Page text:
Sometimes misreading is so much more interesting than reading things correctly. Case in point: While I was studying up on the history of California Sauvignon Blanc before this week's tasting, I came across the name of Maynard Amerine, an eminent oenologist and plant psychologist who believed that the variety was California's greatest white grape. Fair enough, I thought, barely tripping on the word psychologist. Maybe that's because, if ever a grape needed a good therapist, it's Sauvignon Blanc — what with all those years spent living in Chardonnay's shadow, unrecognized for its parentage of Cabernet Sauvignon, finding success only when Robert Mondavi chose to mask its true identity by calling it Fumé Blanc ....
Alas, Amerine was a plant physiologist, not a psychologist. But he was a great defender of the grape and a mentor to Mondavi — who, like it or not, did Sauvignon Blanc a big favor when he capitalized on America's late-Sixties enchantment with all things French by labeling his wine Fumé Blanc. More proof that he was on to something: Rumor has it that when the Fetzer family offered two bottles of the same wine, one labeled Sauvignon Blanc and the other Fumé Blanc, as an experiment in their Mendocino tasting room, visitors overwhelmingly preferred the latter.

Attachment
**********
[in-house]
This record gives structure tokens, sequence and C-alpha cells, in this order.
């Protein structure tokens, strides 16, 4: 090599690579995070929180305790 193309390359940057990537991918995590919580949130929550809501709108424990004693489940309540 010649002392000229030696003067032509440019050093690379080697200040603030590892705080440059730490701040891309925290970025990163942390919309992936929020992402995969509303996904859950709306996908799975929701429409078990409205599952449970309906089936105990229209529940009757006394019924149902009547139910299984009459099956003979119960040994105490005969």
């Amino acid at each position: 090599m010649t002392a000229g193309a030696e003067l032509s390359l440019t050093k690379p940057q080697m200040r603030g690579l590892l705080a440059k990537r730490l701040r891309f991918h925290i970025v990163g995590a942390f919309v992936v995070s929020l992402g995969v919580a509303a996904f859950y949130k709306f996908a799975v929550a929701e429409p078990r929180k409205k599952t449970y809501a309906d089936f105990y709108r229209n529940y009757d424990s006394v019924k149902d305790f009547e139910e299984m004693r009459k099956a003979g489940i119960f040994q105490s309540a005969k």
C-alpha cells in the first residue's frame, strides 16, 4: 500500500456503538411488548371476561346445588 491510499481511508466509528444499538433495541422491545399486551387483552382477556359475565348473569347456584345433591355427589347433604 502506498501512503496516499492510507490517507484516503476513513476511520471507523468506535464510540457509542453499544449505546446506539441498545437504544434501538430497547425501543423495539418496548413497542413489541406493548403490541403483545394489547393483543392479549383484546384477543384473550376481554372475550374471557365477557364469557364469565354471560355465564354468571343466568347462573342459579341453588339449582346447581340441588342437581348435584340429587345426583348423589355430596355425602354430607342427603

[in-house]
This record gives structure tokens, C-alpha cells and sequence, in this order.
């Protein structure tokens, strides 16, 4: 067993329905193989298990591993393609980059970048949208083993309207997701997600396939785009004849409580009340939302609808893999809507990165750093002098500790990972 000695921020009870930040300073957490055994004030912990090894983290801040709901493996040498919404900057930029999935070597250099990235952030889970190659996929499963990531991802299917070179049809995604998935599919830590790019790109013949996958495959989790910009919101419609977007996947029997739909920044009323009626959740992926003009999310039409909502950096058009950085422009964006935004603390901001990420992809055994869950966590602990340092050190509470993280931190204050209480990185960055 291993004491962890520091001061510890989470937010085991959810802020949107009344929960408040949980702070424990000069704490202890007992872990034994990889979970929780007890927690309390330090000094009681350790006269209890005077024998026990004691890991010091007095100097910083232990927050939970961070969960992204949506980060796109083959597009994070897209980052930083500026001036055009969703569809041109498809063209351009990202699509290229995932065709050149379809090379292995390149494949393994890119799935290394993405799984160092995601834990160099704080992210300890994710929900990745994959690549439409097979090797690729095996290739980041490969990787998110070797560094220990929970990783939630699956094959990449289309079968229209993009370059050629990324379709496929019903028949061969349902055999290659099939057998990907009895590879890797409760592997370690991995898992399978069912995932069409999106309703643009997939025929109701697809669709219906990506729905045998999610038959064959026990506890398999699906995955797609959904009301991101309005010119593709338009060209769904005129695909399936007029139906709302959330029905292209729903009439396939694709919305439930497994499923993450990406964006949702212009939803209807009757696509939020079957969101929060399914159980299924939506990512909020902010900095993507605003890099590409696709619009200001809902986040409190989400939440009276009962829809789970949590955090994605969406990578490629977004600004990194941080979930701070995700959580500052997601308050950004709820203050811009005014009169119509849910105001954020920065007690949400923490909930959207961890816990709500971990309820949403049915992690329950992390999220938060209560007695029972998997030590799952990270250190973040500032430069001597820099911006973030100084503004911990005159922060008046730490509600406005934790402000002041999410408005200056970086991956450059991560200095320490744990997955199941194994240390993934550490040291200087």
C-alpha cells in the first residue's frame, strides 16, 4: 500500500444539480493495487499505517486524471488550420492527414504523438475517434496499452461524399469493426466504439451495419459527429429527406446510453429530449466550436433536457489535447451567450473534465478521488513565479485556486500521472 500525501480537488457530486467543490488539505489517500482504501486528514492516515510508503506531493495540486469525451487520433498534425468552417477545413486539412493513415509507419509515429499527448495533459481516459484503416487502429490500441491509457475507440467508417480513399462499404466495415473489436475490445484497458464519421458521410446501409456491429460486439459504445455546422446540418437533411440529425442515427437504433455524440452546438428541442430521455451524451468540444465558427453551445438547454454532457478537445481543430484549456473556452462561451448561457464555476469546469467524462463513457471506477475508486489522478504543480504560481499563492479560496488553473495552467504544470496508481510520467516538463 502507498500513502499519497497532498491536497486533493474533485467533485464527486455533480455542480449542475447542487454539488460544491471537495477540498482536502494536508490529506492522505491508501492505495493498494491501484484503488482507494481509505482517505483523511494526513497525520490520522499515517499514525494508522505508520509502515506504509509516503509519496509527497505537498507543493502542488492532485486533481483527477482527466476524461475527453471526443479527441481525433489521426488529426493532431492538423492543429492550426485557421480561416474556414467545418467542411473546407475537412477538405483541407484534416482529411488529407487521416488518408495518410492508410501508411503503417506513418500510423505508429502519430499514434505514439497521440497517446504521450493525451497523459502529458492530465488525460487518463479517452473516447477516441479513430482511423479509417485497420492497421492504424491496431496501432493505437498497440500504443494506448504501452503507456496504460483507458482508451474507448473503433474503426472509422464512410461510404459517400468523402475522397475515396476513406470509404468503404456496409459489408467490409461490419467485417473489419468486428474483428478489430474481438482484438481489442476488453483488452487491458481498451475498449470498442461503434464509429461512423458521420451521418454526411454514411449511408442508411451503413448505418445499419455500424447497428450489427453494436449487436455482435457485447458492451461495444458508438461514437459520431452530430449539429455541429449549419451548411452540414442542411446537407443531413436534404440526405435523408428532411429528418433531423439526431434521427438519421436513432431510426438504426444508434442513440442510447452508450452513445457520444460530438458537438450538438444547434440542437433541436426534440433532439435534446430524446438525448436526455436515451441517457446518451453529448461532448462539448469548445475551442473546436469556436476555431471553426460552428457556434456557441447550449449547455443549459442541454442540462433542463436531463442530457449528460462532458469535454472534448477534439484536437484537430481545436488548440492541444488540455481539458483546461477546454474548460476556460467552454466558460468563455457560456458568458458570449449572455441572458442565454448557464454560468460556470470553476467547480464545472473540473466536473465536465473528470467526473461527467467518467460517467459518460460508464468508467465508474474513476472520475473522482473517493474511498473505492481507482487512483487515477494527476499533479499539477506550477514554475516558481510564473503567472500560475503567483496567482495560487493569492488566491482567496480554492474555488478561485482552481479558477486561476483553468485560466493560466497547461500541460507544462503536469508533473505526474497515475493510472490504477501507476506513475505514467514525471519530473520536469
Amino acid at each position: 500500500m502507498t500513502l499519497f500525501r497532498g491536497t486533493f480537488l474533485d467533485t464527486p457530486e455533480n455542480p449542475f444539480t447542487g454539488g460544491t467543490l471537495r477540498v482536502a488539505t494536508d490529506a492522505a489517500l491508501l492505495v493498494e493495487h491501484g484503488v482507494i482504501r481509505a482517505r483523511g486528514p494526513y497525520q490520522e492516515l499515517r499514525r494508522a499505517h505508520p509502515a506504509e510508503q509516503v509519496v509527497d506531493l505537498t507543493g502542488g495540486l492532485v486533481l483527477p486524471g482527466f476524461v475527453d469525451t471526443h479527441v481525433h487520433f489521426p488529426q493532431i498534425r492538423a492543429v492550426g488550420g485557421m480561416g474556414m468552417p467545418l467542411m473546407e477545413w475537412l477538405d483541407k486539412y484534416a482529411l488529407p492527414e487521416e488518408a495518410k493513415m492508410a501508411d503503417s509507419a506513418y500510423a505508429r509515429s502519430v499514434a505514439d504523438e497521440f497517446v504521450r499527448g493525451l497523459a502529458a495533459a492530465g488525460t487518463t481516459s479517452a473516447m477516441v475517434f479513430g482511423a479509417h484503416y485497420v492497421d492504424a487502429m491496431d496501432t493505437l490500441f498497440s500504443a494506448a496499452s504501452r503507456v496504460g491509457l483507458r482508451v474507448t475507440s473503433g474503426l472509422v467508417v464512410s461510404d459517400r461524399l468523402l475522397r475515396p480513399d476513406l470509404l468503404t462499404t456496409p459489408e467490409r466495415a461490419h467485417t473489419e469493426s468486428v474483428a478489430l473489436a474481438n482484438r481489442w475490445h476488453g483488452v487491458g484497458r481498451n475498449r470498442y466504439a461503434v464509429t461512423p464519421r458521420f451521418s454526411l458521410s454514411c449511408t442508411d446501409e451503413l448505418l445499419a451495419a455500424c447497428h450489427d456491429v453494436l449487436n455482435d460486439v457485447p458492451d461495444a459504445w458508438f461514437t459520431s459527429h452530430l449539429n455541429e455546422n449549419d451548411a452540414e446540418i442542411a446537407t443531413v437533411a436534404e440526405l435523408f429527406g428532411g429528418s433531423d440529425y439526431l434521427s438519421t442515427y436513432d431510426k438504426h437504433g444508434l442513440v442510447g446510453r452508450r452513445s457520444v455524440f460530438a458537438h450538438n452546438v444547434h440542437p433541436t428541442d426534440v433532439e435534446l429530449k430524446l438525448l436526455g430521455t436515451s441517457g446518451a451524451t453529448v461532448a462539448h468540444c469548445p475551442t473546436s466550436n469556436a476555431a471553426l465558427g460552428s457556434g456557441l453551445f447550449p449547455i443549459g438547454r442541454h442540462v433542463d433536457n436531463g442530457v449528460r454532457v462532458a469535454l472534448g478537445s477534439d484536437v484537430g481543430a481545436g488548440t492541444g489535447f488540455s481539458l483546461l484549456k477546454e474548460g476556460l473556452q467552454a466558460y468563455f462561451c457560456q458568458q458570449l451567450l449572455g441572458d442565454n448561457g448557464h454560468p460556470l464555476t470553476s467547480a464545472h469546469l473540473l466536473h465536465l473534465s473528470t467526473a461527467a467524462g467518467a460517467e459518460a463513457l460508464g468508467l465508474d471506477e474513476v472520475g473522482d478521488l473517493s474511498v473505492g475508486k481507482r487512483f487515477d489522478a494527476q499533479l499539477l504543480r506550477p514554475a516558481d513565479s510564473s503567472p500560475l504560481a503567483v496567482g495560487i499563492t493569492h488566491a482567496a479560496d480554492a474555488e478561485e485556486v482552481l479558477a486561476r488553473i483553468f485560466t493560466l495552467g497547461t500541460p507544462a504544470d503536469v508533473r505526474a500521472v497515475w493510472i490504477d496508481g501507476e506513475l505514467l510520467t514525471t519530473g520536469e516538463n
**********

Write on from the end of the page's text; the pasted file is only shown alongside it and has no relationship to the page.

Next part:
That was then. These days, neither Mondavi's wines nor anyone else's need to hide their Sauvignon Blanc–ness. In fact, there it is proudly displayed on the label of the 2009 Woodbridge by Robert Mondavi California Sauvignon Blanc ($7.99). I loved the aroma on this wine: Think fresh melon drizzled with honey, with a little citrus and freshly mown field thrown in for good measure — as well as its dry, clean, light taste. Token Winemaker enjoyed it too, though he complained about too much alcohol coming through on the palate, as well as its hard finish. We both found the Mondavi preferable to the 2007 Robledo Lake County Sauvignon Blanc ($7.99), which had a pleasant bouquet of melon, banana, eucalyptus, and geranium and a nice balance of floral and vegetal notes on the palate, but a bit too much residual sugar for our taste.
Token Winemaker's favorite was the slightly effervescent 2008 Sterling Vineyards Mendocino Sauvignon Blanc ($9.99) made from organically grown grapes. Fittingly, the aroma on this one was green, green, green — I noted green beans as well as a general stemminess and eau de "tree innards," while Token Winemaker was nearly overwhelmed by asparagus. Even so, he praised its lovely mouthfeel, balance, and finish.
There was nothing offensive about the priciest wine in this week's tasting, but at $14 I can't recommend the 2008 Slingshot Napa Valley Sauvignon Blanc. To me, the fruity aroma with notes of straw barely masked an odor of something rotten or burnt — which Token Winemaker detected on the palate and attributed to an overabundance of sulfides. You can do better under $10.